Tag Archives: homeschooling

Four Ways to Celebrate NOT Back to School Day

Four  Ways to Celebrate NOT  going Back to School

As a homeschooler, do you ever feel like sometimes your kids miss out on school time milestones? For example, around the first day of school pictures take over your Facebook feed, and everyone shows how excited their kids are to be going “back to school”.

Our first year homeschooling I felt that my kids were missing out, and promised myself that the next year, I would do something different. This feeling led to us celebrating NOT  back to school day.

Having a not back to school tradition gives the kids something to look forward too. It lets them see that there are things we can do, because we are not going back to school. IT has become a celebration, a way for us to celebrate the freedom homeschooling.

Here are four ways you can celebrate NOT going back to school!

 

  1. Plan a park play date!  This is how we celebrate NOT going back to school. On the first day of public school in our district, we meet our homeschool group at a local park. We spend the day there, playing games, sliding, and basketball, whatever the kids want to do.
  2. Go out for breakfast! On the first day of public school make plans to go out for breakfast. Sit and watch the school buses go by and enjoy the freedom of not having to start school at a set time.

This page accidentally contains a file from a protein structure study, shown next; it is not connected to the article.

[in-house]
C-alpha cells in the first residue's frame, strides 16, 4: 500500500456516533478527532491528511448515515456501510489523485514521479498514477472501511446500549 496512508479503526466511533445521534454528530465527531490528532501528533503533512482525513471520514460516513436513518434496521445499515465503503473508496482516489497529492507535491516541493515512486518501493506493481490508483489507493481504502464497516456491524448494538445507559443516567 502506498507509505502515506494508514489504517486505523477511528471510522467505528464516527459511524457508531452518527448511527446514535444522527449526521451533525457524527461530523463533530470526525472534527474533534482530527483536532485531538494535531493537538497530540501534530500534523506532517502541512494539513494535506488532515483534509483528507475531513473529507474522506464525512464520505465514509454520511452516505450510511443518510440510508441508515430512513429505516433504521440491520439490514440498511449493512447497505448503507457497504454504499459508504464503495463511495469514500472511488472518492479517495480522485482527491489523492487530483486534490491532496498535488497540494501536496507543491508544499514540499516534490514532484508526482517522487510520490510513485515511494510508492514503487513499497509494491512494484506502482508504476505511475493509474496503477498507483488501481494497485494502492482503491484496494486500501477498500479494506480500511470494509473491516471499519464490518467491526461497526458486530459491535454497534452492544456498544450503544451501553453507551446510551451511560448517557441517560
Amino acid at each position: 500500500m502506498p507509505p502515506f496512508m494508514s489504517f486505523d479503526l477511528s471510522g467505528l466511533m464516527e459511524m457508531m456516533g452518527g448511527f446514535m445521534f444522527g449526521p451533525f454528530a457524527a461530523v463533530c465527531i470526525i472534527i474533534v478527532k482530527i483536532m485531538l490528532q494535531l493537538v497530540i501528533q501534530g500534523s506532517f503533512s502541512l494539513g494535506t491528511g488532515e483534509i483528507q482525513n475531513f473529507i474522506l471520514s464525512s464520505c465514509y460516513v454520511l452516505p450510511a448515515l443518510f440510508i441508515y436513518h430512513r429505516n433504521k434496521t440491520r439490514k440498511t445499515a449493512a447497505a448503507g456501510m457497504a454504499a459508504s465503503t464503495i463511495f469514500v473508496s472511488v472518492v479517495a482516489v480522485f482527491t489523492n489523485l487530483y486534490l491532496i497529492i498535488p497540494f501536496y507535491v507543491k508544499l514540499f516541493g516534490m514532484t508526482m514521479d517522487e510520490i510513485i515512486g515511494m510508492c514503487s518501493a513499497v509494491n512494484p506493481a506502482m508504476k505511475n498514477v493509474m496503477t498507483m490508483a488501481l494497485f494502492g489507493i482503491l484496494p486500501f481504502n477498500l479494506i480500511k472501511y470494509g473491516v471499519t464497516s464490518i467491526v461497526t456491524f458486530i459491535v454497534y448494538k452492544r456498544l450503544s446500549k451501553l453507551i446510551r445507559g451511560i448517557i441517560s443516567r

3. Plan a field trip! Field trips are a huge bonus of homeschooling, as many public schools are ditching them due to budget cuts.
  4. Have a jammie day! Spend the day in your jammies, watch movies, eat popcorn, play a board game. The choice is yours!

These are just a few ways that you can start a NOT back to school tradition in your homeschool. For us NOT back to school day has become one of our favorite homeschooling traditions.

Do you celebrate NOT going back to school? If not consider planning something to celebrate the freedom homeschool offers next school year.

Author Bio: Misty Bailey and her husband have been married for over a decade and have three beautiful children. She shares her struggles with time management, becoming unglued, homeschooling and finding joy in the everyday moments on her blog Joy in the Journey.

Four ways to Simplify Your Homeschool

Four ways to simplify your homeschool

A new homeschool year is just around the corner, and chances are you are busy planning. You may be feeling overwhelmed, and wondering how in the world you are going to get it “all” done. I know, I have been there! With three kids, in three different grades I had to do something to make our homeschool days a little easier. So, I simplified. And, you can too!